Serengeti recommends brewing their tea for 90 seconds. I wasn't seeing much color at that point so I let it go for twice as long and then some. Even then the flavor was on the weak side, but since I like a mint tea that's strong enough to make my toes curl and my ears flutter that may just be a matter of preference.

Chamomile also came out a little bit weak side but, once again, that may just be me. Red Raspberry brewed up quite a bit stronger and produced a nice bright red color in the cup.

As far as convenience goes, Ticolino tea infusers rank right up there. They are certainly easier to work with and less messy than a tea bag. As far as taste is concerned, the three herbal flavors were a bit too polite for my likes.

Desert Teas

Yes, friends, that's desert teas, not to be confused with dessert teas.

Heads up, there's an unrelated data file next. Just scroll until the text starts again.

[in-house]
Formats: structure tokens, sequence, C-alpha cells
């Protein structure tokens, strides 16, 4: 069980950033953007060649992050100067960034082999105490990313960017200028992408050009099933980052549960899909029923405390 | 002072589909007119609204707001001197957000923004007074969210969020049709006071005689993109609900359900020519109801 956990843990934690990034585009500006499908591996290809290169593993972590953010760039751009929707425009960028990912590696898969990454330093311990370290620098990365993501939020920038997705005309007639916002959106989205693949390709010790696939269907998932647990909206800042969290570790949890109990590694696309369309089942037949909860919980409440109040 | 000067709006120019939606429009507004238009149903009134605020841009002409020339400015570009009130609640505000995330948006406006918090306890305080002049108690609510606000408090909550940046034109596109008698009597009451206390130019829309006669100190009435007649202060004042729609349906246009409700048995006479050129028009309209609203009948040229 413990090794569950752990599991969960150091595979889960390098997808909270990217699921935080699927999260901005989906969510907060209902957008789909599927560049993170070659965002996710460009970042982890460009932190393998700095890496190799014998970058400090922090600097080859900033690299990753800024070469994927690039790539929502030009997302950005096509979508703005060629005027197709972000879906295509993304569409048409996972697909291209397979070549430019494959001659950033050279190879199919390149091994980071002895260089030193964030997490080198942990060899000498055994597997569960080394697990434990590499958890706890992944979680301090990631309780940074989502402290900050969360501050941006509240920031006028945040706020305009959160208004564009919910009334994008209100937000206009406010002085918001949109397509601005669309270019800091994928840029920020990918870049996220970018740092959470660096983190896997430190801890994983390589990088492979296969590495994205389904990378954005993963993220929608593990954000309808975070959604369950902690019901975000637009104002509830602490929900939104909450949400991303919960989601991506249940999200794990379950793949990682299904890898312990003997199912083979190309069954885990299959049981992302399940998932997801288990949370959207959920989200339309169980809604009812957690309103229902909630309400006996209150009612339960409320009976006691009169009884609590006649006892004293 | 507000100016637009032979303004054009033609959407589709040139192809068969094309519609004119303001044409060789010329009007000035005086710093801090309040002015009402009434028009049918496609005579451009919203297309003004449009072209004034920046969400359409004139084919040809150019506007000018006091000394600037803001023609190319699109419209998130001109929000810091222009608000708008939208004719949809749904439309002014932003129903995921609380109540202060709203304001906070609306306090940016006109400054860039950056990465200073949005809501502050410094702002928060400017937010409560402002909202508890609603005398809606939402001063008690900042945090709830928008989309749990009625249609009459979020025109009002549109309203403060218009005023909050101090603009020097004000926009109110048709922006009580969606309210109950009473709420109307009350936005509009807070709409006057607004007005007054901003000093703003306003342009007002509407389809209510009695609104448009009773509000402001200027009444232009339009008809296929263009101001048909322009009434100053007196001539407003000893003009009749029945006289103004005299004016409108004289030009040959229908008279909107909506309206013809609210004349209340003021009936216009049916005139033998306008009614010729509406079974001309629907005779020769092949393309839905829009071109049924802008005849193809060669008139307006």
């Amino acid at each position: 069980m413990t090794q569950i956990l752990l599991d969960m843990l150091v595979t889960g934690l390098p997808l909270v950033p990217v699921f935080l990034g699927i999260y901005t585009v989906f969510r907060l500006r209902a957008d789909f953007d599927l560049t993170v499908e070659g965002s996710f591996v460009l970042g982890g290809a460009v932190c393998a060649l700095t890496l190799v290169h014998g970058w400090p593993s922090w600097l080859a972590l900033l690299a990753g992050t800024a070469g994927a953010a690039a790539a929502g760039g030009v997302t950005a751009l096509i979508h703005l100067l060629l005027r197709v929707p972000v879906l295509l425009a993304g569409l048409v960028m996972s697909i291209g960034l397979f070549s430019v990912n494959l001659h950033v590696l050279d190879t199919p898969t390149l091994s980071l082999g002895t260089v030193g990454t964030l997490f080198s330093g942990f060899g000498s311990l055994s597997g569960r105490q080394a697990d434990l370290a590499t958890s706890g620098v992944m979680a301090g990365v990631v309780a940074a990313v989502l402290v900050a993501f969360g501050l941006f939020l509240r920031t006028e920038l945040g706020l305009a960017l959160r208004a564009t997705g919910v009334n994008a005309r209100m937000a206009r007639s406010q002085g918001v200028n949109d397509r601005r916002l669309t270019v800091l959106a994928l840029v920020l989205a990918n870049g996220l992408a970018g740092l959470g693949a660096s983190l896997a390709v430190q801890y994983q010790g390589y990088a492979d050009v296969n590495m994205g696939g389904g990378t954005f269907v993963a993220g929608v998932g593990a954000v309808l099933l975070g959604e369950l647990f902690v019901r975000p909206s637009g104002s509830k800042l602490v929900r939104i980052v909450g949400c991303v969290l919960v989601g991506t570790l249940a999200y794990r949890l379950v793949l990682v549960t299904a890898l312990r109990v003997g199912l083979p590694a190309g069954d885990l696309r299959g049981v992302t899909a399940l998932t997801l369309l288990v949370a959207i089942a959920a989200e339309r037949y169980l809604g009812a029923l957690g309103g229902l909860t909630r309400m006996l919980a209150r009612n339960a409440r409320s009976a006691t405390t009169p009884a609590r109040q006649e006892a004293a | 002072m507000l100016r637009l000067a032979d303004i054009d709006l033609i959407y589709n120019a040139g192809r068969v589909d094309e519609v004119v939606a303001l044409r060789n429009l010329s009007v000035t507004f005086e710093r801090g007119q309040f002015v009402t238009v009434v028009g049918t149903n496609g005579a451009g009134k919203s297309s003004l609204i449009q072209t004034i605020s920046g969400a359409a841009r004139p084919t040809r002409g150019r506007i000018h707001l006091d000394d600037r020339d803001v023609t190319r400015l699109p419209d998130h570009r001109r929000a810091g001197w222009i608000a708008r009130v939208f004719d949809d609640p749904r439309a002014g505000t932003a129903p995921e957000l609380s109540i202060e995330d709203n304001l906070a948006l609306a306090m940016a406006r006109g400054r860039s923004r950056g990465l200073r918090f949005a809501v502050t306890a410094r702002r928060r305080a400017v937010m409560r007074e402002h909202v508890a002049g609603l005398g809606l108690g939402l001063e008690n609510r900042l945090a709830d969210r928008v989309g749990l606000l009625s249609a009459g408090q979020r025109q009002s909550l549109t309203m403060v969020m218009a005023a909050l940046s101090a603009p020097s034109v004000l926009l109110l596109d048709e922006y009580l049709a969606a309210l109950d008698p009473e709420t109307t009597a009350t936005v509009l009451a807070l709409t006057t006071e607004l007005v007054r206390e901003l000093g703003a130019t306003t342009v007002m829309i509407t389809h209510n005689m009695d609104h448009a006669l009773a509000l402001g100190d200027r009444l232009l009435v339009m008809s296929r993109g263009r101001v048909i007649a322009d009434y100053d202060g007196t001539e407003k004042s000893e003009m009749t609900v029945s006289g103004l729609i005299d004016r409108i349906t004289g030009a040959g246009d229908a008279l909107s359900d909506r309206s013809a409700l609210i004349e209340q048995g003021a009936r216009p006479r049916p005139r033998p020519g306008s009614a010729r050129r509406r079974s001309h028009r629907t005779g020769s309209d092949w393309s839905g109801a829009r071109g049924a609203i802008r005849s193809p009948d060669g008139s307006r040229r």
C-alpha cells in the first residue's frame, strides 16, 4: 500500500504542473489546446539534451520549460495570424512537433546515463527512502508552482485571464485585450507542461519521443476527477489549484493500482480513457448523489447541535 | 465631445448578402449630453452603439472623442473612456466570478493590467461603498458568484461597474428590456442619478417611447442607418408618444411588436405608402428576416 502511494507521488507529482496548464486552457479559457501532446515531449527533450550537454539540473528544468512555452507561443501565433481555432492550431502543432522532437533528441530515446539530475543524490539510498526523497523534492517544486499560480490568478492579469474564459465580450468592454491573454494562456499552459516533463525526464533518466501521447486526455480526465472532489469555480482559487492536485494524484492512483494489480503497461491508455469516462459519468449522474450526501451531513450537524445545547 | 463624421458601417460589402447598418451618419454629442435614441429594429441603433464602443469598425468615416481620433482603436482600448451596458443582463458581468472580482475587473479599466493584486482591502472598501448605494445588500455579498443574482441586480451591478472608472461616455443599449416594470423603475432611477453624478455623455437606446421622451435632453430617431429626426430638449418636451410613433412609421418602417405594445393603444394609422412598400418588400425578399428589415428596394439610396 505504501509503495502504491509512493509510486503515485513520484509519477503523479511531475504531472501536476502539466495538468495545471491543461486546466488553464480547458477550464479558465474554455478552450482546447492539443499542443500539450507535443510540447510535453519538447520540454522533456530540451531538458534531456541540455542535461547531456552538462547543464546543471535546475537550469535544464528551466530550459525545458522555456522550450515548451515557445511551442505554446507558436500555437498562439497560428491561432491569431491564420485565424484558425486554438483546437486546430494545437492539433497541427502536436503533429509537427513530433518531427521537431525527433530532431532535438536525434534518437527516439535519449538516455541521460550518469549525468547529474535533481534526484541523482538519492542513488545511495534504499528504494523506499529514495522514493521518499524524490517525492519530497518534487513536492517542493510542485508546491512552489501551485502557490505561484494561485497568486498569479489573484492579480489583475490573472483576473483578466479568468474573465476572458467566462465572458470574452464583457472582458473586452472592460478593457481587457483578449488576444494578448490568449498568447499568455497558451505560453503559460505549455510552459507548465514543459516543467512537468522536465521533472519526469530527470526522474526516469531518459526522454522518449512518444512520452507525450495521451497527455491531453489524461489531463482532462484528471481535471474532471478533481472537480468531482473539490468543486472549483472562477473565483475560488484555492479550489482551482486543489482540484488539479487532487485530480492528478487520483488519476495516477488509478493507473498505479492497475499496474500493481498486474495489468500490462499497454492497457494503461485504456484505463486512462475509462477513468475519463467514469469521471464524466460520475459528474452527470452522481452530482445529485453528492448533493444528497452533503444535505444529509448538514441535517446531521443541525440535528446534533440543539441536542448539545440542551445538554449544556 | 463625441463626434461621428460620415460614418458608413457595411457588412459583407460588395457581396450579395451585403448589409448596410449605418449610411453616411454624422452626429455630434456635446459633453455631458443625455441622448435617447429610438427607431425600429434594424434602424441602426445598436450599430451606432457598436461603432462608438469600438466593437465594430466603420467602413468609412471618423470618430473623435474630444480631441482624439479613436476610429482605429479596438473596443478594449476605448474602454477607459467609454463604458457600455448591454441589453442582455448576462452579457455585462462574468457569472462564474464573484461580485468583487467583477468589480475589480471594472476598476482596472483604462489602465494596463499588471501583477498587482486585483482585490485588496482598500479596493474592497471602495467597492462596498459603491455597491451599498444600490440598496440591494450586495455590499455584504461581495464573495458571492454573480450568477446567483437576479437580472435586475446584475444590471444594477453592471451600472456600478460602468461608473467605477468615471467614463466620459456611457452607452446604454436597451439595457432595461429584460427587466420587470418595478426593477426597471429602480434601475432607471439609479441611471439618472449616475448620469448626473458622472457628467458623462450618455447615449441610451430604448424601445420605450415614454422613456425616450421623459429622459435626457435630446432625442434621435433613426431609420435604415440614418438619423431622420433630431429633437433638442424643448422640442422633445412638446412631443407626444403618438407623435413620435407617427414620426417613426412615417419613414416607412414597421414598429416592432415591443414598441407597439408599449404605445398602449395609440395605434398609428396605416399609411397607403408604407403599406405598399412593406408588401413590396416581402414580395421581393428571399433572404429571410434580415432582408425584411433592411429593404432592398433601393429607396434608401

Tea Guy is originally from back East, but I moved to the Southwest about seven years ago and immediately decided that almost everything about the desert is good.

Oddly enough, one of the things I've never gotten around to experimenting with during my time here are the native plants that can be used to make herbal and medicinal teas.

If you'd like to know more about those plants check out Tea Time in the Desert, an excellent article from the equally excellent Web site, DesertUSA. And be sure to heed that warning. Oh, and watch out for rattlesnakes too.

And hey, while you're at it, how about some tea flavored with prickly pear cactus fruits? Check it out here.

High Tea? Afternoon Tea?

Quick, what's the difference between high tea and afternoon tea? And no, high tea is not when you drink tea in an airplane.

That's okay. I didn't know either, at least not until I read Brenda Coulter's article explaining the difference between the two.

Sunday, October 16, 2005

Tea Review 30 - Kombucha Wonder Drink Himalayan

Kombucha Wonder Drink

I'm growing very fond of this Kombucha Wonder Drink stuff. So far I've tried three of their five flavors and look forward to checking out Jasmine Niagara Grape and Rooibos Red Peach as soon as I can track them down.